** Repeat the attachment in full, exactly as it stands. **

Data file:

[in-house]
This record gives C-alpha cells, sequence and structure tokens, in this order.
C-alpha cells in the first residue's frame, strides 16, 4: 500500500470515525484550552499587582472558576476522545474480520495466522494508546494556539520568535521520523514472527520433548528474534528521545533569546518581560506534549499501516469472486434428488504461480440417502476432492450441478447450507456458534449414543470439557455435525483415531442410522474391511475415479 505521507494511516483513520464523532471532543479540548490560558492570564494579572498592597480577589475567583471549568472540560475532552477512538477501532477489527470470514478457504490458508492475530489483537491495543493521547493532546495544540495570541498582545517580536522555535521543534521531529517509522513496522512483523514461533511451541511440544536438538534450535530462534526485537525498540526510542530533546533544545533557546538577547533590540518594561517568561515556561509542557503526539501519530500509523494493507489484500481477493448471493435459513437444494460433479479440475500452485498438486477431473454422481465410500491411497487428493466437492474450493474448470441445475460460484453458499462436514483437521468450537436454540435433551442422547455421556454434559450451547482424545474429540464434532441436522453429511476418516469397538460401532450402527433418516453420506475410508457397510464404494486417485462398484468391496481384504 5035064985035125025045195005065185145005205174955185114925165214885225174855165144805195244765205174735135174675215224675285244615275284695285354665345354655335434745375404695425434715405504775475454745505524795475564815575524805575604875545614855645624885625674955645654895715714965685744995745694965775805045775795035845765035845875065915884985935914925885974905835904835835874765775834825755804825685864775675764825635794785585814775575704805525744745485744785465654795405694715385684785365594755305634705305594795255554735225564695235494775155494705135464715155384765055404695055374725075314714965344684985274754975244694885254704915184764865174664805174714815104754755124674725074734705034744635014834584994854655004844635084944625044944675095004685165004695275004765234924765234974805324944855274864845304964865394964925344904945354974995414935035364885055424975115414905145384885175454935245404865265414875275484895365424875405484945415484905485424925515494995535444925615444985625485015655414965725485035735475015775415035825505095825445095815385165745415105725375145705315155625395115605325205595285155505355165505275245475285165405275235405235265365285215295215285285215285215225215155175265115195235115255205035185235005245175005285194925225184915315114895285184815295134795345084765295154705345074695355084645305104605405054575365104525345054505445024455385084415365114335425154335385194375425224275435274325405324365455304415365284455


[in-house]
This record gives C-alpha cells, sequence and structure tokens, in this order.
C-alpha cells in the first residue's frame, strides 16, 4: 500500500470515525484550552499587582472558576476522545474480520495466522494508546494556539520568535521520523514472527520433548528474534528521545533569546518581560506534549499501516469472486434428488504461480440417502476432492450441478447450507456458534449414543470439557455435525483415531442410522474391511475415479 505521507494511516483513520464523532471532543479540548490560558492570564494579572498592597480577589475567583471549568472540560475532552477512538477501532477489527470470514478457504490458508492475530489483537491495543493521547493532546495544540495570541498582545517580536522555535521543534521531529517509522513496522512483523514461533511451541511440544536438538534450535530462534526485537525498540526510542530533546533544545533557546538577547533590540518594561517568561515556561509542557503526539501519530500509523494493507489484500481477493448471493435459513437444494460433479479440475500452485498438486477431473454422481465410500491411497487428493466437492474450493474448470441445475460460484453458499462436514483437521468450537436454540435433551442422547455421556454434559450451547482424545474429540464434532441436522453429511476418516469397538460401532450402527433418516453420506475410508457397510464404494486417485462398484468391496481384504 5035064985035125025045195005065185145005205174955185114925165214885225174855165144805195244765205174735135174675215224675285244615275284695285354665345354655335434745375404695425434715405504775475454745505524795475564815575524805575604875545614855645624885625674955645654895715714965685744995745694965775805045775795035845765035845875065915884985935914925885974905835904835835874765775834825755804825685864775675764825635794785585814775575704805525744745485744785465654795405694715385684785365594755305634705305594795255554735225564695235494775155494705135464715155384765055404695055374725075314714965344684985274754975244694885254704915184764865174664805174714815104754755124674725074734705034744635014834584994854655004844635084944625044944675095004685165004695275004765234924765234974805324944855274864845304964865394964925344904945354974995414935035364885055424975115414905145384885175454935245404865265414875275484895365424875405484945415484905485424925515494995535444925615444985625485015655414965725485035735475015775415035825505095825445095815385165745415105725375145705315155625395115605325205595285155505355165505275245475285165405275235405235265365285215295215285285215285215225215155175265115195235115255205035185235005245175005285194925225184915315114895285184815295134795345084765295154705345074695355084645305104605405054575365104525345054505445024455385084415365114335425154335385194375425224275435274325405324365455304415365284455